What’s your compass?

There are two phrases that drive me crazy in education more than any other “We make our decisions based on what is best for kids” and “Is that best practice?” Both phrases tend to come from someone trying to steer a teacher towards what they think is best instead of trusting that that teacher knows their students and what they need.

Sometimes I think we get stuck in this mindset that if what we are doing and we think is working is questioned we try to find evidence and facts to say “yup it is best practice” or “All my decisions are based on what is best for students” or “How do you know what is best for students?” So I get to my question “What is our compass for the decisions we make in our class?” I was reflecting on this lately as I do a little summer Twitter and Facebook PD chatting with teachers all over North America. What is my compass? Do I make my decisions based on reading, or expert opinion or peer opinion or student reactions? Maybe a combination of everything?

First, Do I make my decisions based on reading? I am a self described life long learner and reading educational resources has most definitely informed my practice but am I so rigid in my thinking that I can’t take advice from other sources than my wonderful books? Do I take everything I read in books and say “I don’t care what my students feel about this or what my admin say, this is what I am doing?” I hope not.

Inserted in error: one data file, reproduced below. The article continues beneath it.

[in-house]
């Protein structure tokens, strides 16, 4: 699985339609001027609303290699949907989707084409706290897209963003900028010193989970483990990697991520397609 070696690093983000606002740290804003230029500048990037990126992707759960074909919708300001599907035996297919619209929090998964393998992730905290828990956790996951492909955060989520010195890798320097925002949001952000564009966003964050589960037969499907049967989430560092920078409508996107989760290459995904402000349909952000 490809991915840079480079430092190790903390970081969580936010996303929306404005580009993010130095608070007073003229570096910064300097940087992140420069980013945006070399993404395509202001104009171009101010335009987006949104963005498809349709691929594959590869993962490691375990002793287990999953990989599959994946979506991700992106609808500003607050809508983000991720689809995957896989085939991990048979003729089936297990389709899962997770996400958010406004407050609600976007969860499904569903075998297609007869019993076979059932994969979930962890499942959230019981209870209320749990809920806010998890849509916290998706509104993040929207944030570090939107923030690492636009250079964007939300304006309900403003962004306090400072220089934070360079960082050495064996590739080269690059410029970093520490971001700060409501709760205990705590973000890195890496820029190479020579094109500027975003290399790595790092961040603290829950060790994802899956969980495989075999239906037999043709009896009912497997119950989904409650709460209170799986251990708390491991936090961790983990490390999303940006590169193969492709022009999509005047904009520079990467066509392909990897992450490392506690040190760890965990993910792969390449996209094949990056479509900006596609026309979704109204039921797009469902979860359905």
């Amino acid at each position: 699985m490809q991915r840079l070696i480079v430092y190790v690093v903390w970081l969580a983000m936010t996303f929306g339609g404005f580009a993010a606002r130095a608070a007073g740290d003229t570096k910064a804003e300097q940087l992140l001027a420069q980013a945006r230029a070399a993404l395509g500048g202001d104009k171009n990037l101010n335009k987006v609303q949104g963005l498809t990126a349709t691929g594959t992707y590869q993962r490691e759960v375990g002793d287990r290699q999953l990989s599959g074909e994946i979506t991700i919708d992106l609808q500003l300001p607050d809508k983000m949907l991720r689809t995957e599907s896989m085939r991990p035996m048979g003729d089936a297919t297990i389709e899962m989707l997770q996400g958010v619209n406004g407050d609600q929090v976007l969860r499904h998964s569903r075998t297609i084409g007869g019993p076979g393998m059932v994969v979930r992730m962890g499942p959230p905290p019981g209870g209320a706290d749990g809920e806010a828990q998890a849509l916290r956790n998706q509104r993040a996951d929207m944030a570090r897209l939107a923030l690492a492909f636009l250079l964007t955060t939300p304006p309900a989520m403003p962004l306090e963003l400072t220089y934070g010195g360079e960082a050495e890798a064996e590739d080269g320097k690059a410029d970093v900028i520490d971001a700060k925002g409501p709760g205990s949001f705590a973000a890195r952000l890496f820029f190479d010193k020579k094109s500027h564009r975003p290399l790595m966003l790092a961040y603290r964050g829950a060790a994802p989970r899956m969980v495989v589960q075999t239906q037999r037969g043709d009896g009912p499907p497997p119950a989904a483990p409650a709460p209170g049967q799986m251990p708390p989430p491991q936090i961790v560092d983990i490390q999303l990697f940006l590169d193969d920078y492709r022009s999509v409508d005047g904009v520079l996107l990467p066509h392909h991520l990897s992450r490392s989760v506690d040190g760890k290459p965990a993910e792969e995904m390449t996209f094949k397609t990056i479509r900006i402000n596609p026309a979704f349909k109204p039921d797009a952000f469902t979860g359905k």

I have had the great pleasure of attending PD with many experts in their field. Some writing, some math, many more on literacy instruction and reading primarily. Each has influenced my teaching, my compass but like all things if I am so rigid that I can only accept what they say and not take in the advice of my peers or my students wishes again I think we get lost in discovering what really is best for students.

Peers are a great resource. They hopefully have done some reading of their own, they hopefully have been effective in their classrooms and can add to the conversations you are having around the premise of what is best for students. Where I think it gets tricky is what the measure is for “best practice” or what is “best” for kids. Evidence is helpful in these conversations and where do we get these pieces of evidence?

The main guide to my classroom instructional practice, my students. Engagement first and results a close second. What I do in my classroom and what I require of my students is ultimately influenced greatest by how much they enjoy being in school. My practices that I learn from books, experts and peers mean nothing if my students are bored, unengaged and resistant. But engagement and fun in school must also be followed by results, academic evidence of success because well, that is our job.

Without evidence the lines “best practice” and “We are doing what is best for kids” are just lines. Best practice itself is flawed, it should be “best practice for now” an idea I picked up from a great book Disrupting Thinking by a great pair of authors Kylene Beers and Robert Probst. They have informed much of my teaching and the best part is the ideas they have shared are both engaging and generate results. Best practice for now shows that our practices just like us should grow and change over time. Innovation is only hampered by complacency. Always strive for better in teaching and engagement should follow.

As teachers we need to be flexible, we need to allow teachings from experts, peers and the lessons we learn from our students to be our compass, to guide our practice. Otherwise we might get lost in all the extra noise.

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